Classic Structs

struct ColorClassicStruct {
    red: i32,
    green: i32,
    blue: i32,

let green = ColorClassicStruct {
    red: 0,
    green: 255,
    blue: 0,

assert_eq!(, 0);
assert_eq!(, 255);
assert_eq!(, 0);


struct ColorTupleStruct(i32, i32, i32);

let green = ColorTupleStruct(0, 255, 0);

assert_eq!(green.0, 0);
assert_eq!(green.1, 255);
assert_eq!(green.2, 0);

Unit-Like Struct

Unit-like Struct: No fields, no data stored, behave similarly to ()

struct UnitLikeStruct;

let unit_like_struct = UnitLikeStruct;
let message = format!("{:?}s are fun!", unit_like_struct);

Patterns of methods arguments

  • fn get_char(data: String) takes the String by value, allowing you to modify the string data, but it will make a full copy of the string data, which can be expensive for large strings.
  • fn get_char(data: &String) takes a reference to a String, allowing you to access the string data, but not modify it.
  • fn get_char(mut data: &String) Wrong syntax - you cannot take a mutable reference to an immutable reference.
  • fn get_char(mut data: String) takes a mutable String, allowing you to modify the string data, but it will also make a full copy of the string data.
fn get_char(data: &String)CallerNo
fn get_char(mut data: &String)N/AN/A
fn get_char(data: String)Transferred to FunctionNo
fn get_char(mut data: String)Transferred to FunctionYes


enum Message {
    ChangeColor((u8, u8, u8)),

fn triggerSpecificEvent(message: Message) {
    // TODO: create a match expression to process the different message variants
    match message {
        Message::ChangeColor((a, b, c)) => change_color((a, b, c)),
        Message::Echo(s) => echo(s),
        Message::Move(p) => move_position(p),
        Message::Quit => quit(),


  • String is a string type that is stored as a vector (Vec<u8>) of bytes, but it guarantees that it is a valid UTF-8 sequence. String is heap-allocated, growable, and not null-terminated.
  • &str is a string slice type that always points to a slice (&[u8]) of a valid UTF-8 sequence, and can be used to view the contents of a String, much like how &[T] is to Vec<T>. &str does not own the data it references, so it is typically used as a function parameter type.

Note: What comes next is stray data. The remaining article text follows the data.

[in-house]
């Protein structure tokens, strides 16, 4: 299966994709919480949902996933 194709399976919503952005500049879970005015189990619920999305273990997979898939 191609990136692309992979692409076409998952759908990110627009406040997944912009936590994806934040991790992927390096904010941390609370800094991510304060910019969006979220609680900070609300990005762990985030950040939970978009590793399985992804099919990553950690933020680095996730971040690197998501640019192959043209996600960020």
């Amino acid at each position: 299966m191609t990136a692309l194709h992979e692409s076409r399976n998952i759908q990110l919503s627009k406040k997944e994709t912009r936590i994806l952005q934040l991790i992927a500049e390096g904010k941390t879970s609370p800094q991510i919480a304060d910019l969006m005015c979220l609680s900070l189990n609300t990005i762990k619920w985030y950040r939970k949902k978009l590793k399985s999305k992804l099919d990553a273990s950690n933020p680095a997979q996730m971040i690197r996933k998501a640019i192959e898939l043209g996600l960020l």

• The two differ primarily in ownership and heap allocation. When you need to modify strings, it is recommended to use the String type because it is mutable and owns the data, allowing you to modify its contents at will. When you only need to view or reference a string, it is recommended to use the &str type instead, because it is immutable and does not own the heap memory, reducing memory overhead and copying operations.
  • String processing functions in Rust usually take and return &str types instead of String types. This is because &str is more flexible and easier to use. If you need to convert a String to an &str type, you can use the & symbol or the as_str() method. If you need to convert an &str type to a String type, you can use the to_string() or to_owned() methods.

fn string_slice(arg: &str) { 
    println!("{}", arg);
fn string(arg: String) { 
    println!("{}", arg);

fn main() {
    let string1 = "blue"; // &str
    let string2 = String::from("hi"); // String
    let string3 = "rust is fun!".to_owned(); // String
    let string4 = "nice weather".into(); // String
    let string5 = format!("Interpolation Station"); // String
    let string6 = &String::from("abc")[0..1]; // &str
    let string7 = "   hello there   ".trim(); // &str
    let string8 = "Happy Monday!".replace("Monday", "Tuesday"); // String
    let string9 = "my SHIFT KEY IS STUCK".to_lowercase(); // String